He also raised the issue that the SAC site, at a higher elevation, would actually overlook the previous school property. It was a situation that Paul Lundquist later noted could be “a terrible, unintended consequence.”

“In earlier conversation, we said we would not be comfortable pursuing [eminent domain],” Mrs Llodra said, and with it not being clear who the trustee of the SAC property is, “It’s a little more complicated.”

The Task Force moved on to discussing the current school site without ruling out the SAC property. Town attorney Monte Frank was expected to attend later in the evening, and it was felt that his input would be important in making a decision.

Mr Mancini and other members of the technical team began the 12 Riverside Road presentation with a video showing travel down Church Hill Road to a new Sandy Hook School entrance, to be located between Apex Glass and the Senior Center, and following a rendition of that driveway to a new building situated on the site.

Mrs Llodra said that the owner of the property where the driveway would be built had approached the town about selling the property.

A minor easement including tree and bush trimming for sight lines would be procured, and roadwork would be less extensive than at the SAC site, said Mr Mancini.

Talk turned to renovation of the current Sandy Hook School building, a possibility raised by many residents and task force members in earlier meetings.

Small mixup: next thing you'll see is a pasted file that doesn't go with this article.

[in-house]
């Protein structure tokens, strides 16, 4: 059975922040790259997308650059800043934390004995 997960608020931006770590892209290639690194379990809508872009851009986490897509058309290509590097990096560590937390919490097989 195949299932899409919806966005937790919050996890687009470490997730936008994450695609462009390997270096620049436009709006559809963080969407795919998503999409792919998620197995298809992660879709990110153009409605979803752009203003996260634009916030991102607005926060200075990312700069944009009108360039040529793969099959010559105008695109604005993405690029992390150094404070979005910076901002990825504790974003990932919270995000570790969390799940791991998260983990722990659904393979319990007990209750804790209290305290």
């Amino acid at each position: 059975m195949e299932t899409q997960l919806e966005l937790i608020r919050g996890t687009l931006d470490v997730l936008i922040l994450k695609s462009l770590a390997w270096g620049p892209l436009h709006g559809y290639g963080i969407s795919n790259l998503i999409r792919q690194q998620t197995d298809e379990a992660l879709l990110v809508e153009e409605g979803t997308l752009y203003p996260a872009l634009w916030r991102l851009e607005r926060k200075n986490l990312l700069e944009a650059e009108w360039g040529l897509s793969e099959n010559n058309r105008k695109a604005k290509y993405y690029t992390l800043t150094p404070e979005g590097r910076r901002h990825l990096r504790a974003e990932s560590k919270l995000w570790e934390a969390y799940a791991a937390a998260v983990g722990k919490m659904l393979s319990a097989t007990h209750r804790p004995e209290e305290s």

Director of Land Use George Benson said that the technical team had walked through the school, assessing the infrastructure. “Renovation would be extensive,” he said.

At 60 years old, the building is at the end of its life cycle, with only the “bones” of the structure reusable, said Phil Clark, architect with Claris Construction. Renovation would require bringing it up to new code. “We’re compromising the site if we are just saving 10 to 15 percent of a building,” Mr Clark said.

 

Guiding Principles

The task force has referred to ten guiding principles (see “What’s Next For SHS?” in the April 12 issue of The Bee) as it considers its recommendation for a future site for the school, and on May 10, they once more reflected on those guidelines.

A visibly moved Laura Roche, a member of the Board of Education and the Sandy Hook School Task Force, shared her visit earlier that day with firefighters at the Sandy Hook Volunteer Fire and Rescue Company firehouse, where surviving students and parents gathered on 12/14. “I hadn’t been back since that day,” she said. “I was trying to balance teachers who haven’t gone back and firefighters who had to go back; where are the firefighters in the healing process?” Ms Roche said.

What she heard was that while it has been hard for the firefighters, it is getting easier. “It is a community process,” she said. “It is a decision about community; the need to embrace, celebrate, and move on,” said Ms Roche.

James Gaston said he placed the greatest weight on the guiding principles related to the emotional impact on those who feel they cannot return to the current site, in any configuration. “If it’s feasible, do it at SAC field,” he said, a location that would also address returning business to Sandy Hook Center.